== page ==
Blog confidential: A Machiavellian performance

Each week, Dr Margot Feelbetter poses a dilemma and offers advice for readers to respond to online

March 18, 2010

This week: A Machiavellian performance

In 2006 and 2009, I organised two conferences that turned out to be the largest in my academic field for decades. The speakers were internationally renowned and delivered stunning keynote speeches, and there were tie-in publications linked to each event.

In the run-up to the first conference, I was supported by my academic team leader, whose style of leadership was empowering, supportive and "can do". Sadly she left in late 2007 and was succeeded by a relatively inexperienced internal appointment - an academic underachiever with a "can't-do" attitude.

From his first day in the post, he bombarded me with emails, demanded weekly meetings and seemed to be striving to undermine the second event, despite the first one's success. Ultimately it matched the first, but no thanks to him.

Last month, the second tie-in publication was due out and I decided to organise a book launch. The publisher said it would help, another university agreed to provide financial support (one of its professors chaired the conference and contributed a chapter to the book) and our students were very excited about attending. A local bookshop said it would host the event.

The team leader refused to open his wallet and make up the remaining shortfall - about £80. I stumped up the cash and thought his unwillingness to contribute was disappointing.

The launch went like a dream, until midway through he had the nerve to show up, pour a glass of wine and raise it in my direction. The goading was manageable, but made me feel uncomfortable.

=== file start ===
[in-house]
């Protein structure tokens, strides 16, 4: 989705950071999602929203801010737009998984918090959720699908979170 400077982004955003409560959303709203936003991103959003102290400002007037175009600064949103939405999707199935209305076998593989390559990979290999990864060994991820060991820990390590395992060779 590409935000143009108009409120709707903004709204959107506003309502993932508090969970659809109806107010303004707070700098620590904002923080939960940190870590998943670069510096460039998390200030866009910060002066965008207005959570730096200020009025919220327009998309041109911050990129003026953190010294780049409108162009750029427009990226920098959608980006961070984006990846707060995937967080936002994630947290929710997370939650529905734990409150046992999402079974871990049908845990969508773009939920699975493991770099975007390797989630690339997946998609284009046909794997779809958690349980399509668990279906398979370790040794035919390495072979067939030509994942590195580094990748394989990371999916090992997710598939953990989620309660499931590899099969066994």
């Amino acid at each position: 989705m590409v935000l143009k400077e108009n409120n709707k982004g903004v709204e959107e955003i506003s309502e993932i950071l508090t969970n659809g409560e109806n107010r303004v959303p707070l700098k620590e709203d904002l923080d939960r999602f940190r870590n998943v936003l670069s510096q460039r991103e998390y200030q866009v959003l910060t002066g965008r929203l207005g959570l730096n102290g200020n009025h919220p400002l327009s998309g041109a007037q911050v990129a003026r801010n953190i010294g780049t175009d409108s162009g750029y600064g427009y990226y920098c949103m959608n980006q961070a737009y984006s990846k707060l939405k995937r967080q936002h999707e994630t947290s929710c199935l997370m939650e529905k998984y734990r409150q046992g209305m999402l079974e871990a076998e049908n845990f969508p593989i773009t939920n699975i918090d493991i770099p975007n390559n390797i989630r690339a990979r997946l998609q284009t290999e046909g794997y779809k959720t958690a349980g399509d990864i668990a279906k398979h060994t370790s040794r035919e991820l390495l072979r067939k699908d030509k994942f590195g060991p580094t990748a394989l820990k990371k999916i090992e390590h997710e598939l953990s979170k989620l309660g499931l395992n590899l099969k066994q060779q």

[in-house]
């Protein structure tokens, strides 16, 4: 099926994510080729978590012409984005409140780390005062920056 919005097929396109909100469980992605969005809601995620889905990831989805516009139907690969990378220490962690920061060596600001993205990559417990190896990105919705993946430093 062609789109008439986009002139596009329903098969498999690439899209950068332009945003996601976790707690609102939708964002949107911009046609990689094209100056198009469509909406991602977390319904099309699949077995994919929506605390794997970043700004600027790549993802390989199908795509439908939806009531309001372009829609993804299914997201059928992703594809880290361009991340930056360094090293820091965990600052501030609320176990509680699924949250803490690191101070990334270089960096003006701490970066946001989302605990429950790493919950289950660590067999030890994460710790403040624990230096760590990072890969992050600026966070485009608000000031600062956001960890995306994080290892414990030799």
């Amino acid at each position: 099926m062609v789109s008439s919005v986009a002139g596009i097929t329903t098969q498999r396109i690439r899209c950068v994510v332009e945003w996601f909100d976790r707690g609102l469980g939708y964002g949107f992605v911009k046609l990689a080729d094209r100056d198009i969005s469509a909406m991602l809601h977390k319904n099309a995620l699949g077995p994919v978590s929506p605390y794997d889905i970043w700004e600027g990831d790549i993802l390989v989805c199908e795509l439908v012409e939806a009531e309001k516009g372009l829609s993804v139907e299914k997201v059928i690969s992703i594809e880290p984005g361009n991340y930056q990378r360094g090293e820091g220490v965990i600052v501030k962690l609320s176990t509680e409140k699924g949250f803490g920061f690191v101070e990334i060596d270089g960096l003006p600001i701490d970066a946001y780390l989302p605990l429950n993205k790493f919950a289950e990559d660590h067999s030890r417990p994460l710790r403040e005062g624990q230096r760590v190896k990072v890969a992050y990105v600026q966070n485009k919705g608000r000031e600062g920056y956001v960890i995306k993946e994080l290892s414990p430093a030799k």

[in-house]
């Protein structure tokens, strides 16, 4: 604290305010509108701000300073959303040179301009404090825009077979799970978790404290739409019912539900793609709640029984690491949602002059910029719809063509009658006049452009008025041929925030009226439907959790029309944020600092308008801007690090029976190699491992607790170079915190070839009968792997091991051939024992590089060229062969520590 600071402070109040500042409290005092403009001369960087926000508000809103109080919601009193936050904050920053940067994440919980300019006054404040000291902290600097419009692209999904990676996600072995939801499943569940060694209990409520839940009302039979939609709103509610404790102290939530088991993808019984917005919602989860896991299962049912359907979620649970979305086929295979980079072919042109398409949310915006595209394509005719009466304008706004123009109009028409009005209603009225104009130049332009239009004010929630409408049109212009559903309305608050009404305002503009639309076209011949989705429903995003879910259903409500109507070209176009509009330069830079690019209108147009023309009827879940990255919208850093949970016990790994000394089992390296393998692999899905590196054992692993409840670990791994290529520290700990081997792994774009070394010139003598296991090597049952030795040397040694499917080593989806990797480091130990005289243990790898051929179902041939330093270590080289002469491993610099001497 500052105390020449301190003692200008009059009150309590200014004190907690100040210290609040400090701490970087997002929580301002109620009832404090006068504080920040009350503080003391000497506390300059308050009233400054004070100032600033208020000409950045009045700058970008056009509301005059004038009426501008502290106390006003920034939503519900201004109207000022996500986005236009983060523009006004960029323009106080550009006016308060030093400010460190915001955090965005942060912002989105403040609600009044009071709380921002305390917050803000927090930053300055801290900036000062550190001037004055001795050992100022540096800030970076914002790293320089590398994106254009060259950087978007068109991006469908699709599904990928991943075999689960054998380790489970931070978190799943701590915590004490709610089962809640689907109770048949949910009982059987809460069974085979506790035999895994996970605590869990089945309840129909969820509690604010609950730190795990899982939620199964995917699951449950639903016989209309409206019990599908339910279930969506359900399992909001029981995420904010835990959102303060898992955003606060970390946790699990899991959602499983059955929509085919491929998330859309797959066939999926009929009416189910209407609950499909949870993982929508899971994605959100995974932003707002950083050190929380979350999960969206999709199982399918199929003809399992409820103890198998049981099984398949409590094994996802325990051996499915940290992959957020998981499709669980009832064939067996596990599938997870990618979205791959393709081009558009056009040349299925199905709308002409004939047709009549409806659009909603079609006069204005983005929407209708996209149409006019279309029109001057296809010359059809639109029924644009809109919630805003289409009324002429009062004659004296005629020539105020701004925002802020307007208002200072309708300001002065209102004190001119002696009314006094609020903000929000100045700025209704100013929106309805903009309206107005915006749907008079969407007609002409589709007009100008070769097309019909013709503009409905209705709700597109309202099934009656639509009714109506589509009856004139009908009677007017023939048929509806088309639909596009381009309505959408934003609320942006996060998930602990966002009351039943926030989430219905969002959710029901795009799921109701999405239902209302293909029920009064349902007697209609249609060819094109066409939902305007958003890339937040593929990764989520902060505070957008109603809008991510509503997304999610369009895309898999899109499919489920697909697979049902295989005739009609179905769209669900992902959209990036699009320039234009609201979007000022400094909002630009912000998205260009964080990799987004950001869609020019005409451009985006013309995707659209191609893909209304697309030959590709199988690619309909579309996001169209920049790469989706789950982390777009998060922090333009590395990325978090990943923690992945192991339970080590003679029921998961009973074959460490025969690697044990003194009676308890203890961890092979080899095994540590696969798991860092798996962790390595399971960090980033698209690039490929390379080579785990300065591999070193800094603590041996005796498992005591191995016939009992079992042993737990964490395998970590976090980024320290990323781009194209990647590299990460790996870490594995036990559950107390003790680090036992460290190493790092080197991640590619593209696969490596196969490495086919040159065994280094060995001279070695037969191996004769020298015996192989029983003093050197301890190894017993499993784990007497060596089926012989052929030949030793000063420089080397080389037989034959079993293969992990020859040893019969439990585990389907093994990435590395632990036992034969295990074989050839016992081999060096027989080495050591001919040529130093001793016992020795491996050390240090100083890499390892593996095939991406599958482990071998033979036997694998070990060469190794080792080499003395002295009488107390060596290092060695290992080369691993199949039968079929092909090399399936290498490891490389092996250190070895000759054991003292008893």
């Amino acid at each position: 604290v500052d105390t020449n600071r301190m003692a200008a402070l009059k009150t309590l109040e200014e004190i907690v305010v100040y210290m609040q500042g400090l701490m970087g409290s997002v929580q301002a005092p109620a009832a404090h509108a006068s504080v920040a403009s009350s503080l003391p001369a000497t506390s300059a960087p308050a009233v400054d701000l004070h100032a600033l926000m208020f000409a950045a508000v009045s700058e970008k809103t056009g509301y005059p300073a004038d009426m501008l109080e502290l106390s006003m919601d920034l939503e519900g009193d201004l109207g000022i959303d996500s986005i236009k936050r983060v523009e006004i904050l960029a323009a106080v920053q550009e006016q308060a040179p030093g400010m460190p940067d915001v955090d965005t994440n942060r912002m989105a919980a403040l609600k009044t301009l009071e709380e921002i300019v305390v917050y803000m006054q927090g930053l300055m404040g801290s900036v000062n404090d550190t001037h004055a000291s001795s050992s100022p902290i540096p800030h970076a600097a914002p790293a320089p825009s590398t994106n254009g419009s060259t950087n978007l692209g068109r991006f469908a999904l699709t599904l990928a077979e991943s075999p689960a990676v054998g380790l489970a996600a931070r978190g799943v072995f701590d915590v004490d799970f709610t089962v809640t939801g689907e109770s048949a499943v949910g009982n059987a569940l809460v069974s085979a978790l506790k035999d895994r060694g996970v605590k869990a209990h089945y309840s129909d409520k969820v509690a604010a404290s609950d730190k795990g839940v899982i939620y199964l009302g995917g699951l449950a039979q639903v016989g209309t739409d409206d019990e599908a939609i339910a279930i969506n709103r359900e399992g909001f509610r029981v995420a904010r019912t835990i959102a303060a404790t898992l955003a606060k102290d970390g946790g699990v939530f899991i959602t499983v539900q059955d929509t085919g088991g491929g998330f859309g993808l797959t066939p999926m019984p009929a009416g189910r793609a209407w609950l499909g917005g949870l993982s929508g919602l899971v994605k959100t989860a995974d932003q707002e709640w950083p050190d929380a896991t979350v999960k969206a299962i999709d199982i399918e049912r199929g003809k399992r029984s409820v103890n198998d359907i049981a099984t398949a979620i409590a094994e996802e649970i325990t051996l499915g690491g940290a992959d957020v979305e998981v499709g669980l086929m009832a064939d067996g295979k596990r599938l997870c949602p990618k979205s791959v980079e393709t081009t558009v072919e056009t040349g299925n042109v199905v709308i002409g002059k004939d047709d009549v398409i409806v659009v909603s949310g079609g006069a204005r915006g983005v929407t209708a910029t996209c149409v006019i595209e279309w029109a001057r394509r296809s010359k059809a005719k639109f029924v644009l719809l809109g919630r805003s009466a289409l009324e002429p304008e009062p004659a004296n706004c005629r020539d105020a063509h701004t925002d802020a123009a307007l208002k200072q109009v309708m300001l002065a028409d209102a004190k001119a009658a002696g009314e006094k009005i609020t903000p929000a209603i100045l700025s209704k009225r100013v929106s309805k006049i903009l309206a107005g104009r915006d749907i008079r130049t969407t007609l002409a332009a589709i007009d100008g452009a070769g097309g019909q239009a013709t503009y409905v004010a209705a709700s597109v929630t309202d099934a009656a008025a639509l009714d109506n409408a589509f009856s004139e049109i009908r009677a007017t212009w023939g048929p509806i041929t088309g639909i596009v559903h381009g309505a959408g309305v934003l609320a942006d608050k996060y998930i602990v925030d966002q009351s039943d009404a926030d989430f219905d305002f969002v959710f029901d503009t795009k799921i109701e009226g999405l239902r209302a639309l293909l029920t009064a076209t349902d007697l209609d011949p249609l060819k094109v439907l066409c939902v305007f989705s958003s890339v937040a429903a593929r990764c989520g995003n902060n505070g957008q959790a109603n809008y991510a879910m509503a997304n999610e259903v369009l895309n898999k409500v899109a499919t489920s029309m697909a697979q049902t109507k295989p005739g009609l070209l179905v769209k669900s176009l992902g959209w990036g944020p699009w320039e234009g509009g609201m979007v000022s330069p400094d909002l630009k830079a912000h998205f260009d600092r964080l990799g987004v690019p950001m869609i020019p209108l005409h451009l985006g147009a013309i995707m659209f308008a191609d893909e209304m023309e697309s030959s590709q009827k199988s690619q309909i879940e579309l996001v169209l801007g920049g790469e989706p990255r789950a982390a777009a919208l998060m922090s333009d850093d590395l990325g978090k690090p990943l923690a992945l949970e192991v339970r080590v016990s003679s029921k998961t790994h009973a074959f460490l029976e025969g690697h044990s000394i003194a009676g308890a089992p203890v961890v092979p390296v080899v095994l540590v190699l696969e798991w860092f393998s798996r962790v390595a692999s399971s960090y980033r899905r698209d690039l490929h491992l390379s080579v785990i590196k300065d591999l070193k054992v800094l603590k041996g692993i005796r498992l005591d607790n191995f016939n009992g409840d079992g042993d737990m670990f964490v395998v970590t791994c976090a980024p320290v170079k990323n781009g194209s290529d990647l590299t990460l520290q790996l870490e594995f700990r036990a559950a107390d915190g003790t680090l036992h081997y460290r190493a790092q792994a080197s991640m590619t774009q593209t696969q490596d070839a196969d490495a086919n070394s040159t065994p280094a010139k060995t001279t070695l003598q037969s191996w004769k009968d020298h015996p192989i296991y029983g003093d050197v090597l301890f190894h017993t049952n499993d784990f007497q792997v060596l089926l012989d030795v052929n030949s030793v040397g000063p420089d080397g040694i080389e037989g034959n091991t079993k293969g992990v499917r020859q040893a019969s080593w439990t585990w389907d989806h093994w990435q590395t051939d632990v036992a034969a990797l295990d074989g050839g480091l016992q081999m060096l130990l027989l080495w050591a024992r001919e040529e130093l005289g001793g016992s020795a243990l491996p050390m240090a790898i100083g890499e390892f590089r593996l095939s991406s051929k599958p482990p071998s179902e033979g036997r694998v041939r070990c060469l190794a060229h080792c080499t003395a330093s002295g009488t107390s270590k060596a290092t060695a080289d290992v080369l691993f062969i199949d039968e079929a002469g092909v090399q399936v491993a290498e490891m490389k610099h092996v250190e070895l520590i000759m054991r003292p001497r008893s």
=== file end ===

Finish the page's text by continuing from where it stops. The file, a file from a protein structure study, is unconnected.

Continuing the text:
However, the situation has since deteriorated: he has planted miscellaneous invoices that don't belong to the conference account and claims the event made a loss.

He has told everyone in the department about this, news that has reached the dean, who seems to have taken his side. I have asked to see the accounts and been refused, but I and the administrator have meticulously checked things and know we made a small surplus. His actions seem Machiavellian, vindictive and malicious. I would like to see him punished, but how?

This is indeed terrible behaviour. He should feel lucky to employ someone with such entrepreneurial flair. He has acted dishonestly and should face disciplinary action.

However, a word of caution: you should know that if you go down this road, it may backfire. His wrongdoing does not necessarily mean he will be held to account. The dean is implicated and if both face damaging allegations, the system may turn on you. I have seen several Nineteen Eighty-Four-type scenarios in the academy where 2+2=5.

The union will go only so far. Remember what Michel Foucault said about power: it "flows through a network of disciplinary codes and institutions. Norms and standards are replicated and disseminated through schools, medicine, law, prisons, religion. If questioned, they will turn on the accuser."

Whistleblowers rarely triumph. If you act you may be punished. With your excellent track record, why not move?

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